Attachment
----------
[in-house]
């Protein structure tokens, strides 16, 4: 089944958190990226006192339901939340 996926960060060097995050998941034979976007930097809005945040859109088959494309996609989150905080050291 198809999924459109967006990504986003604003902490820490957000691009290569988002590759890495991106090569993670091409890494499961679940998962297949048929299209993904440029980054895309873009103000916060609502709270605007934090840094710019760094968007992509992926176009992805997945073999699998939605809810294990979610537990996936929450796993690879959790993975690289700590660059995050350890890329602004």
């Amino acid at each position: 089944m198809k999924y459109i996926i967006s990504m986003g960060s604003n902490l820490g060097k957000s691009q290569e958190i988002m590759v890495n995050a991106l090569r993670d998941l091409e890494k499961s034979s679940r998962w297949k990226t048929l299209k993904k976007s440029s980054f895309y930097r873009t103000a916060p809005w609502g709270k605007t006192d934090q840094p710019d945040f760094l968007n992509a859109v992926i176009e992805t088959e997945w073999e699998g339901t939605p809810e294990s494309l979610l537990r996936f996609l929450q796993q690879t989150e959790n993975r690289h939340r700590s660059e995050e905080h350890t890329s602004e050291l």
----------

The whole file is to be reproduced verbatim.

[in-house]
């Protein structure tokens, strides 16, 4: 089944958190990226006192339901939340 996926960060060097995050998941034979976007930097809005945040859109088959494309996609989150905080050291 198809999924459109967006990504986003604003902490820490957000691009290569988002590759890495991106090569993670091409890494499961679940998962297949048929299209993904440029980054895309873009103000916060609502709270605007934090840094710019760094968007992509992926176009992805997945073999699998939605809810294990979610537990996936929450796993690879959790993975690289700590660059995050350890890329602004």
């Amino acid at each position: 089944m198809k999924y459109i996926i967006s990504m986003g960060s604003n902490l820490g060097k957000s691009q290569e958190i988002m590759v890495n995050a991106l090569r993670d998941l091409e890494k499961s034979s679940r998962w297949k990226t048929l299209k993904k976007s440029s980054f895309y930097r873009t103000a916060p809005w609502g709270k605007t006192d934090q840094p710019d945040f760094l968007n992509a859109v992926i176009e992805t088959e997945w073999e699998g339901t939605p809810e294990s494309l979610l537990r996936f996609l929450q796993q690879t989150e959790n993975r690289h939340r700590s660059e995050e905080h350890t890329s602004e050291l």